I don’t want to sound unimpressed with the trip; we loved the vibe of Italy, and savored numerous inspiring dishes. Here’s a small sample of our photos. Hover your mouse over each picture and click to view full captions.


It was rather timely to come across this Tuscan vegetable-based soup recipe last week, on the website Blue Apron, a grocery subscription service. The less fortunate part was that I couldn’t find toscano (also known as lacinato) kale! Tuscan kale is darker green and flatter, without the curly edges, and I really wanted to use it. After trying four stores, I resigned myself to a fact I already knew, that toscano kale is woefully out of season here right now, so I shouldn’t be using it anyway! Regular kale it is.

I will admit that a big part of the recipe’s draw for me was the soft-boiled egg on top–I am such a sucker for a runny egg. Drool. On a side note, is there anything more disappointing in life than when you expect the egg yolk you are being served at a restaurant will be runny and it’s not?

I have made poached eggs many times (they don’t always turn out great) but for some reason, I never made soft-boiled an egg. What an epiphany! It’s a much less messy-and still healthy-way to enjoy the liquid yolk.
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Tuscan Ribollita Soup with Soft Boiled Egg
From Blue Apron
2-4 servings

Part 1 ingredients:
1 onion, diced
4 cloves of garlic, minced
1 carrot, peeled and diced
salt and pepper to taste

Part 2 ingredients:
about 8 ounces kale (any type)
1 14.5 ounce can cannellini beans, drained and rinsed
1 14.5 ounce can diced tomatoes
1/8 teaspoon crushed red pepper flakes
3.5 Cups vegetable broth

salt and pepper to taste

Part 3 ingredients:
2 slices sourdough bread
, or 1 large sourdough roll, cut into bite sized pieces
1/2 Cup parsley, coarsely chopped
1/2 Cup Parmesan cheese, grated
2 eggs (or more for additional servings)
salt and pepper to taste

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The reason I divided the ingredients into three parts is that you can use your time more efficiently by prepping the ingredients for each part while the previous set of ingredients are cooking. I did all my mise en place at first, which took quite some time, and then I was less occupied during the cooking stages. One could do dishes during those down times, of course.

Firstly, take your eggs out of the refrigerator to come to room temperature. Perhaps you are one of those lucky ones who has such fresh eggs you don’t need to refrigerate them in the first place? I envy you. Fill a small saucepan with some water and a pinch of salt and set aside for later.
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In a large pot, heat 2 teaspoons of olive oil on medium. Add the onion and garlic and cook 2 to 3 minutes, until softened. Add carrots and a little bit of salt and pepper. Cook the mixture for a few minutes, until the carrots have softened.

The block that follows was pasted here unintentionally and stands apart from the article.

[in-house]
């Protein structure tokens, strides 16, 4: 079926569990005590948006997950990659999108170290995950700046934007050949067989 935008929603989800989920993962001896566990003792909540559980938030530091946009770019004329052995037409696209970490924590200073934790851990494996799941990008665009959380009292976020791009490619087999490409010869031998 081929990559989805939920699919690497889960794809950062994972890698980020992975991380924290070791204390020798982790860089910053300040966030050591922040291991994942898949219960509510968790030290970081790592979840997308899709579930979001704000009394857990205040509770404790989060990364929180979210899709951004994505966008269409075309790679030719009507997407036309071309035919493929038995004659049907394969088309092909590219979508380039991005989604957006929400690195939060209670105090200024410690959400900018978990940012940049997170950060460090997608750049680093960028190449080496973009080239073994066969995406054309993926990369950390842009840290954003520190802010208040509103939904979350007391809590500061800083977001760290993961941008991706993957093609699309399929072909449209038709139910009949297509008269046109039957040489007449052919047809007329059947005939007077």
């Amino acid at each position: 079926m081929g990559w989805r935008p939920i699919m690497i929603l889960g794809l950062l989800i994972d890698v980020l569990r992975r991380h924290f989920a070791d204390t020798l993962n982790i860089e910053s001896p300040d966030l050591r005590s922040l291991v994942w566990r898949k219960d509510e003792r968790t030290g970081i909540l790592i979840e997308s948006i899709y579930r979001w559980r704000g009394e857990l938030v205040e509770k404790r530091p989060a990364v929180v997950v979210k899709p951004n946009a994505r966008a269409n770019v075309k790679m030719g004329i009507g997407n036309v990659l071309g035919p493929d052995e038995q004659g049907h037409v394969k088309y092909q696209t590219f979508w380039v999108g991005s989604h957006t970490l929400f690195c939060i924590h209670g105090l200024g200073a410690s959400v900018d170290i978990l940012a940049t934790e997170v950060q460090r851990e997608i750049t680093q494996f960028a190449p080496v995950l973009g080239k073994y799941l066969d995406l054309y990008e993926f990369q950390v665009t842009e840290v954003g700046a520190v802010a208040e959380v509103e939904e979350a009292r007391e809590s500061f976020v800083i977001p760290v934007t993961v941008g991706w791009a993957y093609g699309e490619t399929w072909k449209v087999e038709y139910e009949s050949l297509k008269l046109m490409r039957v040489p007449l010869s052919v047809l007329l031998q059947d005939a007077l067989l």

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Put the small saucepan over heat so it comes to a boil.

To your large pot, add all of the Part 2 ingredients (beans, diced tomatoes, kale, vegetable broth, and crushed red pepper flakes).

See why you need a large pot?

See why you need a large pot?


Season with salt and pepper. Increase the heat to bring the soup to a boil, and then reduce the heat to medium and simmer 6 to 8 minutes, smelling and tasting to see if the flavors have come together enough for your liking.
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Add the bread cubes, half the parsley, and half of the Parmesan cheese to the soup and stir.
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If you feel there is not enough liquid, it is fine to add a little water (especially if you are using a rich vegetable stock). Let the soup cook, without stirring, for 5 to 7 minutes, or until thickened. Add even more salt and pepper to taste!
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While the soup is simmering, gently place the eggs in the saucepan of boiling water. Cook for exactly 5 minutes. Have a small bowl of cold water ready, and transfer the eggs into the bowl with a slotted spoon. Then run the eggs under more cold water for 30 seconds. Gently peel the eggs (be careful) and set aside.

Fill two bowls with soup and place one soft-boiled egg in each. Garnish with Parmesan cheese and parsley.
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That’s what I’m talking about!

Orange and Green, Two Ways

I’m getting nervous that my food is starting to look the same.

I was going to make my next post about pasta with cauliflower pesto. I’m putting it off because I’m afraid it will remind you of a recent post, one that happens to use the same pasta and has many of the same textures. You’d rather have some visual variety, right?

As you know, with my mostly seasonal, vegetable-based, waste-minimizing cooking, I find myself looking for recipes that use up ingredients I have on hand, ideally many at once. Through this pursuit of efficiency, I have come to learn about certain important combinations. The sweetness of dried fruits counteracts bitter greens. Earthy vegetables take well to sugar. If a vegetable has a lot of sweetness, particularly after roasting, it will benefit from a touch of acid, from vinegar, or perhaps can be enhanced by the tang of a tomato from my garden. And orange and green make a solid couple.